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Annu Rev Physiol. 2016;78:23-44. doi: 10.1146/annurev-physiol-021115-105045. Epub 2015 Oct 14.

The Biochemistry and Physiology of Mitochondrial Fatty Acid β-Oxidation and Its Genetic Disorders.

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Department of Genetics and Genomic Sciences and Icahn Institute for Genomics and Multiscale Biology, Icahn School of Medicine at Mount Sinai, New York, NY 10029; email: ,
Metabolism and Genetics Group, Research Institute for Medicines and Pharmaceutical Sciences, iMed.ULisboa, 1649-003 Lisboa, Portugal; email:
Department of Biochemistry and Human Biology, Faculty of Pharmacy, University of Lisbon, 1649-003 Lisboa, Portugal.
Laboratory Genetic Metabolic Diseases, Department of Clinical Chemistry, University of Amsterdam, 1100 DE Amsterdam, The Netherlands; email:
Department of Pediatrics, Emma Children's Hospital, Academic Medical Center, University of Amsterdam, 1105 AZ Amsterdam, The Netherlands.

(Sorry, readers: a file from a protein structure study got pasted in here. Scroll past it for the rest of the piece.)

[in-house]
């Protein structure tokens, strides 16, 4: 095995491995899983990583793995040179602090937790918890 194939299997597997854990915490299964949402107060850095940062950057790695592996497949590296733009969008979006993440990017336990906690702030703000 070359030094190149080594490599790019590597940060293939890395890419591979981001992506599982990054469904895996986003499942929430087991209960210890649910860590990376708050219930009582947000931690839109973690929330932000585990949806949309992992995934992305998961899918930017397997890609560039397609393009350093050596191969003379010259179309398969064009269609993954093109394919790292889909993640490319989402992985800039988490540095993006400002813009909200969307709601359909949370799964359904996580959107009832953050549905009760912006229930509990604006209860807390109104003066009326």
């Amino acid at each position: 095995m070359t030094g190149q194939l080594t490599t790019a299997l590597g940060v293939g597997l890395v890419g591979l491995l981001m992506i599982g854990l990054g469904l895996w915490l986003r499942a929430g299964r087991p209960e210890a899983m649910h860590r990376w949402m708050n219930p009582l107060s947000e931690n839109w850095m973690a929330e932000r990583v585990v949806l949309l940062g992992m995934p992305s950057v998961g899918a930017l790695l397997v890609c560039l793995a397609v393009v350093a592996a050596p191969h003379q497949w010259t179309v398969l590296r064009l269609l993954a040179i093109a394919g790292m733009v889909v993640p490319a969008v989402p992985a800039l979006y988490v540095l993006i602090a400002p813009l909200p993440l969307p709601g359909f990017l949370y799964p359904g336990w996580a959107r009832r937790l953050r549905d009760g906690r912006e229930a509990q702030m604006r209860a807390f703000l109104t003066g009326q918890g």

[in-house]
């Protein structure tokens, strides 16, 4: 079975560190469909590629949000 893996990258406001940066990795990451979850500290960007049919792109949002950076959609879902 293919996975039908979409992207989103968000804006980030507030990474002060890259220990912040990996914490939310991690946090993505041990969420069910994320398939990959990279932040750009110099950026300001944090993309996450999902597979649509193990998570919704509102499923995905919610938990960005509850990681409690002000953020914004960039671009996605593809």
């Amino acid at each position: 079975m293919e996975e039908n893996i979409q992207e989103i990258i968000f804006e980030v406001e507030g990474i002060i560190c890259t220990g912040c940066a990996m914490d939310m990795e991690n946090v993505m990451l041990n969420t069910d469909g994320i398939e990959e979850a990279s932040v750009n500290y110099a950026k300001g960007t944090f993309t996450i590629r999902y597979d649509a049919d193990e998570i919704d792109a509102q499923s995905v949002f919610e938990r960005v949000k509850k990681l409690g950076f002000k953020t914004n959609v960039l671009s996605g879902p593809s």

Mitochondrial fatty acid β-oxidation (FAO) is the major pathway for the degradation of fatty acids and is essential for maintaining energy homeostasis in the human body. Fatty acids are a crucial energy source in the postabsorptive and fasted states when glucose supply is limiting. But even when glucose is abundantly available, FAO is a main energy source for the heart, skeletal muscle, and kidney. A series of enzymes, transporters, and other facilitating proteins are involved in FAO. Recessively inherited defects are known for most of the genes encoding these proteins. The clinical presentation of these disorders may include hypoketotic hypoglycemia, (cardio)myopathy, arrhythmia, and rhabdomyolysis and illustrates the importance of FAO during fasting and in hepatic and (cardio)muscular function. In this review, we present the current state of knowledge on the biochemistry and physiological functions of FAO and discuss the pathophysiological processes associated with FAO disorders.


heart; hypoglycemia; inborn errors of metabolism; mouse models; muscle

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